“Palisades Garden Walk” will be an answer to a trivia question: what was the park wedged in between City Hall and Santa Monica Beach named during its development and construction? Indeed, Palisades Garden Walk is now a footnote in the history books as the newest public open space and recreation area in Santa Monica will be named Tongva Park.
In a 4-1 vote, Council members voted Tuesday to honor a group of Santa Monica’s earliest inhabitants, the Tongva tribe. Naming the new recreation area Tongva Park will help visitors learn more about Santa Monica’s history, Council members hope.
Other names considered: Arroyo Park or Santa Monica Arroyo Park; Parque del Sol; and, Santa Monica Commons.
City staff presented the names to 550 members of the community. According to staff, the public outreaches “did not reveal a single clear preference for a name.” With a lack of consensus, City staff recommended the council retain the Palisades Garden Walk name.
In all, there were 166 name suggestions.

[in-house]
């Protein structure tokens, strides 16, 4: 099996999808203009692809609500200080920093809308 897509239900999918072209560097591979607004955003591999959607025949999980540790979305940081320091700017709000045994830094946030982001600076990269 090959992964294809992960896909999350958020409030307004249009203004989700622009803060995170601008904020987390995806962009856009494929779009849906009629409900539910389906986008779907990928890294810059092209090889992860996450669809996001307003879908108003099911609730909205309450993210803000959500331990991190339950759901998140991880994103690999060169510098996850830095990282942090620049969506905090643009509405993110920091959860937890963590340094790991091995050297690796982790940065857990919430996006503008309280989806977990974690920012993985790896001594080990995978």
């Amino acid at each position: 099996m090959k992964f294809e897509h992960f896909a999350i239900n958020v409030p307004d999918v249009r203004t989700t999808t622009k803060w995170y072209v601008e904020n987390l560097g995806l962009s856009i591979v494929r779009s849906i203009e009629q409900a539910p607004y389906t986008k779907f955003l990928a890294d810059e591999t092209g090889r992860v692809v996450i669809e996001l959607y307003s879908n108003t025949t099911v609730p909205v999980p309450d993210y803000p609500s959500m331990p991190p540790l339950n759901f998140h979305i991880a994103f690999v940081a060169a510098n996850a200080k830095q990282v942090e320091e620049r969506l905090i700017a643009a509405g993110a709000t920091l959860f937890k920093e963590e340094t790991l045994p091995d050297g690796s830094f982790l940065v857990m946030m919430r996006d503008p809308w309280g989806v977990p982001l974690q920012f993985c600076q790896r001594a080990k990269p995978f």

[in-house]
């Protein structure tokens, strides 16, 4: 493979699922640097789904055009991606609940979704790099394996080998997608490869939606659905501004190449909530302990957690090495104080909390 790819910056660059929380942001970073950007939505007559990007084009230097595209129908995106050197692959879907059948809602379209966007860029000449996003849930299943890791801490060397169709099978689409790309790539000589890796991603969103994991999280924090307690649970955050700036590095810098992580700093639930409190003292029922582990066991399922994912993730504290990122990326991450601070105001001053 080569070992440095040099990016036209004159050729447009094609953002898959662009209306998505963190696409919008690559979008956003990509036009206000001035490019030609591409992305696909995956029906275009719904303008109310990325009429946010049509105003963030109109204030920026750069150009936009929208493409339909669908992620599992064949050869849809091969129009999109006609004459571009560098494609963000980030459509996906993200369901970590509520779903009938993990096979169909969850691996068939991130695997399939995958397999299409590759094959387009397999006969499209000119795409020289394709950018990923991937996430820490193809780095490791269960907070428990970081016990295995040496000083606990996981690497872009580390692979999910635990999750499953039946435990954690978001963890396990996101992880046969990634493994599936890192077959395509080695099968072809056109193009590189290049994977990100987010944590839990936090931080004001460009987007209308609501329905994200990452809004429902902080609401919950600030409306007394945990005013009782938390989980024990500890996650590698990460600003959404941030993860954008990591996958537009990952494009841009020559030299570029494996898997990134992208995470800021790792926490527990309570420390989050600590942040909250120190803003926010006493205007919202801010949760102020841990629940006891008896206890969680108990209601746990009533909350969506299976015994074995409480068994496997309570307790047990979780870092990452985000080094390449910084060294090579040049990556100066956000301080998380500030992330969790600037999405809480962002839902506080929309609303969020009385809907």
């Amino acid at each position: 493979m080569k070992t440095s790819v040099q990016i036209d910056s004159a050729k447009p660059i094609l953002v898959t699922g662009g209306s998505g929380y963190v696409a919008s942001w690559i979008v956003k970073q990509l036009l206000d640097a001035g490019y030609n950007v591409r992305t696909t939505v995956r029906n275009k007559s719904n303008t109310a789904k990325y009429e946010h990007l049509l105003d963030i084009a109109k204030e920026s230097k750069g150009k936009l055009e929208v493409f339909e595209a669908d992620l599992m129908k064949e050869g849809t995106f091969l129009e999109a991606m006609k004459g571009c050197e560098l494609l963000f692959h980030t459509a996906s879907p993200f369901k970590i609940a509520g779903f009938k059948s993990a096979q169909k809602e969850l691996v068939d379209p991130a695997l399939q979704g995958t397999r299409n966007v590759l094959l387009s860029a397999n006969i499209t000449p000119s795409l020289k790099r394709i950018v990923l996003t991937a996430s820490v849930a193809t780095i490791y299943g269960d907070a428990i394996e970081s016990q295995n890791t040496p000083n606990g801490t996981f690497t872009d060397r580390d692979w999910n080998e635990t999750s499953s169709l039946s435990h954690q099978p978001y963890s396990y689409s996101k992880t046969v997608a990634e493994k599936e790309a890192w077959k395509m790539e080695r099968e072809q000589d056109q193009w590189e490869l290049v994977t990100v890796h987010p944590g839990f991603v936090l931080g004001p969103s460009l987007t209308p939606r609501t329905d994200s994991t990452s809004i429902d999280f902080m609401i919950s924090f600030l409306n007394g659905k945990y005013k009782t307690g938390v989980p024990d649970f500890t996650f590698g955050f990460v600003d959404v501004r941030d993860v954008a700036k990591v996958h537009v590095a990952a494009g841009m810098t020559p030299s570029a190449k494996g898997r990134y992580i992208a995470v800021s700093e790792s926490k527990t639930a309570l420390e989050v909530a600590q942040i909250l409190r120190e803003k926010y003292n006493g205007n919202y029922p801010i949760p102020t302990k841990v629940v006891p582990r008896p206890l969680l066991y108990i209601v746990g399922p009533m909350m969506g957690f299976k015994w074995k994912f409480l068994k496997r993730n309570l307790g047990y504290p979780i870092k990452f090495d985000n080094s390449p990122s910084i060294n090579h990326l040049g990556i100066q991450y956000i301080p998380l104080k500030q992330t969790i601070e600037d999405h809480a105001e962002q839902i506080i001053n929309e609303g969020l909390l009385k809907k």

Some interesting suggestions: Attention Park; Big Wow Park; Central Park West; Endless Summer Garden; Fresh Air Park; Park for All; Planetarium of Eden; Santa Monica Garden of Eden Center; Scrub Jay Park; Spaceship Adventure Fun Park; The Mecca; The Shire; and, Wonderful Waterfalls Park.
However, during council discussion, Council member Gleam Davis said choosing the name Tongva Park would make the recreation area more than just a place to visit, but also an opportunity to learn more about Santa Monica’s history.
The sole nay vote was Council member Bob Holbrook; Mayor Pam O’Connor and Mayor Pro Tem Terry O’Day were both absent during the discussion.
A six-acre park abutted by Ocean Avenue on one side and Main Street on the other, Tongva Park is currently under construction. According to City Hall, Tongva Park would be complete as early as Summer 2013.
When the previous council initially approved the project, it carried a price tag of $46.1 million. However, with the loss of redevelopment, Council members had contemplated how to lower the cost.
The Tongva people lived in the Santa Monica area hundreds of years ago, well before the first non-indigenous inhabitants occupied the area about 250 years ago. According to the City staff report, about 1,500 people currently identify themselves as Tongva. The report also stated they were a sea faring people and several Southern California communities carry a Tongva name, including Azusa, Cahuenga Pass, Pacoima, Rancho Cucamonga, Topanga, and Tujunga.